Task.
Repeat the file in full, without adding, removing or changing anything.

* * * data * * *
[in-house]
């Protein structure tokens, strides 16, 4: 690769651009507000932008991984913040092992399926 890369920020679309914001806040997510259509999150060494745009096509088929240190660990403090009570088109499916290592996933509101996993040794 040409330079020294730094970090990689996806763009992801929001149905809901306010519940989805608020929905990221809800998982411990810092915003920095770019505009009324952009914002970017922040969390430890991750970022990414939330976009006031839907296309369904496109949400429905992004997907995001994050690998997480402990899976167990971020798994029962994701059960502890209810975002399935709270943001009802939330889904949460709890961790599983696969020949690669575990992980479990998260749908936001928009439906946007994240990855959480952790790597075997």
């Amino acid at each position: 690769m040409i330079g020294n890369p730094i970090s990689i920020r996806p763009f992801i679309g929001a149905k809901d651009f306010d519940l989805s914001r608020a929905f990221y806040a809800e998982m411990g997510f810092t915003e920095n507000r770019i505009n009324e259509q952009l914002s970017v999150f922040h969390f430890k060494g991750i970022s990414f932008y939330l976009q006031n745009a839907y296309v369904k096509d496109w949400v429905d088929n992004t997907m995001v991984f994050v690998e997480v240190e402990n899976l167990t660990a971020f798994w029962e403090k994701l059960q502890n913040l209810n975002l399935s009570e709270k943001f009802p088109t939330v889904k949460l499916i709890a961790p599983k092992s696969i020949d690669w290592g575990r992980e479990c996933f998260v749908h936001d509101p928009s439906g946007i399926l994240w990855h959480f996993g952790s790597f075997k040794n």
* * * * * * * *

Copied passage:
[in-house]
């Protein structure tokens, strides 16, 4: 690769651009507000932008991984913040092992399926 890369920020679309914001806040997510259509999150060494745009096509088929240190660990403090009570088109499916290592996933509101996993040794 040409330079020294730094970090990689996806763009992801929001149905809901306010519940989805608020929905990221809800998982411990810092915003920095770019505009009324952009914002970017922040969390430890991750970022990414939330976009006031839907296309369904496109949400429905992004997907995001994050690998997480402990899976167990971020798994029962994701059960502890209810975002399935709270943001009802939330889904949460709890961790599983696969020949690669575990992980479990998260749908936001928009439906946007994240990855959480952790790597075997």
């Amino acid at each position: 690769m040409i330079g020294n890369p730094i970090s990689i920020r996806p763009f992801i679309g929001a149905k809901d651009f306010d519940l989805s914001r608020a929905f990221y806040a809800e998982m411990g997510f810092t915003e920095n507000r770019i505009n009324e259509q952009l914002s970017v999150f922040h969390f430890k060494g991750i970022s990414f932008y939330l976009q006031n745009a839907y296309v369904k096509d496109w949400v429905d088929n992004t997907m995001v991984f994050v690998e997480v240190e402990n899976l167990t660990a971020f798994w029962e403090k994701l059960q502890n913040l209810n975002l399935s009570e709270k943001f009802p088109t939330v889904k949460l499916i709890a961790p599983k092992s696969i020949d690669w290592g575990r992980e479990c996933f998260v749908h936001d509101p928009s439906g946007i399926l994240w990855h959480f996993g952790s790597f075997k040794n």